IMF Staff Concludes Visit to Lithuania

Press Release No. 14/460
October 7, 2014

End-of-Mission press releases include statements of IMF staff teams that convey preliminary findings after a visit to a country. The views expressed in this statement are those of the IMF staff and do not necessarily represent the views of the IMF’s Executive Board. This mission will not result in a Board discussion.

An International Monetary Fund (IMF) mission visited Vilnius during September 30 – October 6, 2014, to discuss economic developments and government policies with the Lithuanian authorities. At the conclusion of the visit, Mr. Christoph Klingen, IMF mission chief for Lithuania, made the following statement:

“Economic performance has held up well in a difficult external environment. Despite some softening in the second half of 2014, momentum in domestic demand and favorable external competitiveness should ensure growth of 2.9 percent this year. A moderate pickup to 3.1 percent is expected for 2015 as external and credit conditions improve and as the reform efforts of the past few years bear fruit. But better external conditions are far from assured, putting a premium on policies that emphasize preserving and building buffers.

“Euro adoption in 2015 is testimony to Lithuania’s economic success and a welcome boon to the economy that will further cement Lithuania’s firm place in Europe. Policy frameworks critical for long-term success in the currency union are being established: a broad macroprudential mandate for the Bank of Lithuania is now in place; and legislation for prudent fiscal policy over the business cycle is well advanced. In practice, a strong fiscal council will be needed to guard against pro-cyclical fiscal policy in upswings. Successful euro area membership also requires close alignment of wage and productivity developments, together with continued economic flexibility.

“The repair of public finances is much advanced but has not yet reached the point where the large increase of the public debt ratio since 2009 is being reversed. New demands on public finances, including for national security and compensation payments for crisis-induced pension and wage cuts, are complicating the task. For 2014, careful budget execution for the rest of the year could secure a deficit slightly better than the budgeted 1.9 percent of GDP,1 thus broadly achieving consolidation of ½ percent of GDP in structural terms. For 2015, the government’s goal of further structural adjustment of ½ percent of GDP appropriately balances consolidation needs with the considerable uncertainty in the economic outlook. Based on the mission’s more cautious macroeconomic assumptions, the 2015 draft budget would require additional efforts to achieve this objective. Furthermore, with the additional allocation for national security, growth in other spending becomes narrowly circumscribed. The finalization of the budget should therefore focus on broadening the revenue base and targeting savings in non-priority areas.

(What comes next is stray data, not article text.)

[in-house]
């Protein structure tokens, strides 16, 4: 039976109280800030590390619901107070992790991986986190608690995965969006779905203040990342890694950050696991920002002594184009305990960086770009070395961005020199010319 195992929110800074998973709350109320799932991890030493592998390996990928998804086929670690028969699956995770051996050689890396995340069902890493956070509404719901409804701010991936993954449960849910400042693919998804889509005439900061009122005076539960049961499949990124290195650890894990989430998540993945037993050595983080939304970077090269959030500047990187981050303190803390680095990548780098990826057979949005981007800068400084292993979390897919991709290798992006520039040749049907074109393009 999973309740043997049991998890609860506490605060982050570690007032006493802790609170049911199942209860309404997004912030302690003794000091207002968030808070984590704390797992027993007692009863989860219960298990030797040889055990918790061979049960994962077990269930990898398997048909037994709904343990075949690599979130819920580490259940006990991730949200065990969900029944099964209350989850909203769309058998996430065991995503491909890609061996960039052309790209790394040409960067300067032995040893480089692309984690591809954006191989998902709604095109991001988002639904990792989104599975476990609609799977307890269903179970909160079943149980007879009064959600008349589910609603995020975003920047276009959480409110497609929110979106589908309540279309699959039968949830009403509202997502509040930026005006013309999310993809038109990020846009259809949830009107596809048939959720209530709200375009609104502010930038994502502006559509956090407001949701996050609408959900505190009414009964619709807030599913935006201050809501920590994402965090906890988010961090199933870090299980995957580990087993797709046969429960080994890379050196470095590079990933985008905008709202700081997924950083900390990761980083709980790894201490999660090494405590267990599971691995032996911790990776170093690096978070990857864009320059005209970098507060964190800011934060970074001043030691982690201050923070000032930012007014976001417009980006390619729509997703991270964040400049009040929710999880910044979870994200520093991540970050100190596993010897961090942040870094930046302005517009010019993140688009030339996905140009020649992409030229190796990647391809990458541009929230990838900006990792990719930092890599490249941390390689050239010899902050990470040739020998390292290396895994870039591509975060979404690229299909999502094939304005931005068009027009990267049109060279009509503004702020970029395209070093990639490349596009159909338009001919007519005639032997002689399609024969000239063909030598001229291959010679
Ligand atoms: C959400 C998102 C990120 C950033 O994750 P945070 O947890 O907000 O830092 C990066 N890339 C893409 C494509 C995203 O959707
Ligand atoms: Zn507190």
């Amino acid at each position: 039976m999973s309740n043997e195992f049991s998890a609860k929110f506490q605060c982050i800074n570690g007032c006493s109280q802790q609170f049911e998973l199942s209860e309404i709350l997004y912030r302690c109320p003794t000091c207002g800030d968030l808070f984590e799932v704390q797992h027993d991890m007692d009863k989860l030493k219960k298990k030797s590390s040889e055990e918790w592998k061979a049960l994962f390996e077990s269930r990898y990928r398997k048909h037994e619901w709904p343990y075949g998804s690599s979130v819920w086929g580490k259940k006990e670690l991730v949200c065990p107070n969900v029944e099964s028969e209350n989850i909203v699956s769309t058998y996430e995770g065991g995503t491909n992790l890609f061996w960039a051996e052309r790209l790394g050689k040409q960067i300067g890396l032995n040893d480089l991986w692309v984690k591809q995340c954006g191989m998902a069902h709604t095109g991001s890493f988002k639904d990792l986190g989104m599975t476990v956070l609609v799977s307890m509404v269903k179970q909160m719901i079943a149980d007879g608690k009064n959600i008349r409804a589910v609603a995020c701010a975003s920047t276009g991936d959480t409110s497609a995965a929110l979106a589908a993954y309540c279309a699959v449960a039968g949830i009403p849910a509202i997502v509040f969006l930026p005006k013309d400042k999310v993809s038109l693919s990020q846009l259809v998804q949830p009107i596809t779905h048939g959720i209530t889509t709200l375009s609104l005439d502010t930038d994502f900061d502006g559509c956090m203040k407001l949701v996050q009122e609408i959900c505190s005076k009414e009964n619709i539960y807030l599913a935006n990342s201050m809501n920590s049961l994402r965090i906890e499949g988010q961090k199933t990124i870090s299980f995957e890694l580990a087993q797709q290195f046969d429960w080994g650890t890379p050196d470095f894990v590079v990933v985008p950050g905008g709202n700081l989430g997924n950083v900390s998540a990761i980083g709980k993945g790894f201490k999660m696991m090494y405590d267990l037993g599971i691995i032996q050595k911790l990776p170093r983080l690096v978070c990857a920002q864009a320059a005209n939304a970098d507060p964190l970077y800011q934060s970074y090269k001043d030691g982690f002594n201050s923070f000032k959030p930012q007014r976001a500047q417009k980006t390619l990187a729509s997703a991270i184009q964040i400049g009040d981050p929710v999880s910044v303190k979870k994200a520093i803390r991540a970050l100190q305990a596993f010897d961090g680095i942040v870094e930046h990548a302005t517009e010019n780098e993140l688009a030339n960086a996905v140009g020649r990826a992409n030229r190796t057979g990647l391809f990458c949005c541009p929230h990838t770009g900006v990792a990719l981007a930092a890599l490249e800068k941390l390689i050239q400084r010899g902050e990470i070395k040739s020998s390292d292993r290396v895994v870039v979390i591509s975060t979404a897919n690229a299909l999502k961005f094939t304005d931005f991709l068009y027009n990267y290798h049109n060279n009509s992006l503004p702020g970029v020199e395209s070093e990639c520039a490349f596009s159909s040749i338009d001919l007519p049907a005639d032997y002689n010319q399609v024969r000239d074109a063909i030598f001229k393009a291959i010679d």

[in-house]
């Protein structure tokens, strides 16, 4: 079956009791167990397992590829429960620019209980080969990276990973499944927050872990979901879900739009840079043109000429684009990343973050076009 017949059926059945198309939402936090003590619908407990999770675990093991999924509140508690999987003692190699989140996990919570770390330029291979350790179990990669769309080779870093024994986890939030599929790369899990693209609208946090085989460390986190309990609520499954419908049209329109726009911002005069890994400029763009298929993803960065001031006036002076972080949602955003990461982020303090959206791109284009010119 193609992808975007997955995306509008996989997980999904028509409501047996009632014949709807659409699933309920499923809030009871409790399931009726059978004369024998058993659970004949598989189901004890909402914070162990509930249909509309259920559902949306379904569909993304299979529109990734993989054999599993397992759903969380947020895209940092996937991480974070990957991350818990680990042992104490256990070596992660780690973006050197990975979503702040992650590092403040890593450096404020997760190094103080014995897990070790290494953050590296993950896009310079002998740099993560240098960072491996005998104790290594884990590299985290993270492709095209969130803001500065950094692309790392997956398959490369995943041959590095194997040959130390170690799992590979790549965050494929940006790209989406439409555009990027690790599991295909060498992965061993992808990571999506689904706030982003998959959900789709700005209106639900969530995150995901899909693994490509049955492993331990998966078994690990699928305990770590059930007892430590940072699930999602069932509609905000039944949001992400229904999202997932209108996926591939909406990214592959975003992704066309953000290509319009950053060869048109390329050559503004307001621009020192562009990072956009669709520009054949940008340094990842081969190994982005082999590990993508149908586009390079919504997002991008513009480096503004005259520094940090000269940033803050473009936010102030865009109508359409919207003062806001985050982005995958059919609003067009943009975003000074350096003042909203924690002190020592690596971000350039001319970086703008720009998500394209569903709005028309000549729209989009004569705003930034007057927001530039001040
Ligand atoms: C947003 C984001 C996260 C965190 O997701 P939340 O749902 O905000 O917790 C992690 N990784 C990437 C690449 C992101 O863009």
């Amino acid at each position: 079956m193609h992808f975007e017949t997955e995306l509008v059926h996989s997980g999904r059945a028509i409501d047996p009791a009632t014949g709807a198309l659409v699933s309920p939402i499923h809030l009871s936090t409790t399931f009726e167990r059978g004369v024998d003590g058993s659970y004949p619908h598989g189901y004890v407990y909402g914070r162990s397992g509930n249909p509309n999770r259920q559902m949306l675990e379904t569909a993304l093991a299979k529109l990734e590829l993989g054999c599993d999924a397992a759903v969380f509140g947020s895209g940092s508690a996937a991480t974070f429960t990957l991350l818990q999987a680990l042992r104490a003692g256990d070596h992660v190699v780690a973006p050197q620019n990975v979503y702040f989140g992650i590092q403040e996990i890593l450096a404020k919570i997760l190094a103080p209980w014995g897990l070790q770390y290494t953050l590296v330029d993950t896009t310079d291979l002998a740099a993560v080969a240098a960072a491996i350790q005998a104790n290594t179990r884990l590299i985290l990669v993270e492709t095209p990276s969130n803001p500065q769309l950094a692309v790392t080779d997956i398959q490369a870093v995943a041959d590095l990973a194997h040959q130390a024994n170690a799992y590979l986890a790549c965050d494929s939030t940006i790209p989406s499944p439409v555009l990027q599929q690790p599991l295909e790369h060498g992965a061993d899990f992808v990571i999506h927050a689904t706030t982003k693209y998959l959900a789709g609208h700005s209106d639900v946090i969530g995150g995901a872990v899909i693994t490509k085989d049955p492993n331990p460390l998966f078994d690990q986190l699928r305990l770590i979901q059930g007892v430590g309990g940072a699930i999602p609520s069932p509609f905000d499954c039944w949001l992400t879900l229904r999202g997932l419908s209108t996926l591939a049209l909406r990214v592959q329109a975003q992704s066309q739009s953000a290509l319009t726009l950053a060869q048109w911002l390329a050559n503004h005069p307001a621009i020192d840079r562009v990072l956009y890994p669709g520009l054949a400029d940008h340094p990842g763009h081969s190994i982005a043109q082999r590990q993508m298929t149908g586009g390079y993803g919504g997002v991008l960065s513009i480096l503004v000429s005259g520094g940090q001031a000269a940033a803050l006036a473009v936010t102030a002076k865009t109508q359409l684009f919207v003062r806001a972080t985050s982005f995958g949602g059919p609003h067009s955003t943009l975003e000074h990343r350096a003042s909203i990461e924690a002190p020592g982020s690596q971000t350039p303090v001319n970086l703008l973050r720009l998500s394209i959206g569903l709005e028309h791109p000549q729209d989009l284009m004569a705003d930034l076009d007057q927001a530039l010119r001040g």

“Lithuania’s financial sector is well capitalized and highly liquid. Recent further improvements have added to the system’s resilience to shocks. Together with a lengthening track record of profitability and declining non-performing loan ratios it should help lay the base for a pickup in credit, which is currently moving sideways. Supervisors are rightly keeping close tabs on smaller financial institutions with higher risk profiles, including credit unions until the sector is more fundamentally reformed.

“Lithuania’s future economic prospects will increasingly depend on its strength in the structural area. Efficiency of public spending and EU structural funds will take on high significance. Tangible progress in energy sector reform is commendable: diversification of energy supplies will allow competition to flourish, especially if the state-owned enterprises are run along commercial lines and appropriate private-sector participation is secured. The labor market would benefit from an overhaul of the Labor Code, although tackling still high unemployment is a broader task, also encompassing education reform and a reduction of the high labor tax wedge, which should be carefully considered.”


1 General government in ESA95 definition, but excluding expenditure for pension compensation of 0.7 percent of GDP accrued in 2014 but to be paid mostly in subsequent years.



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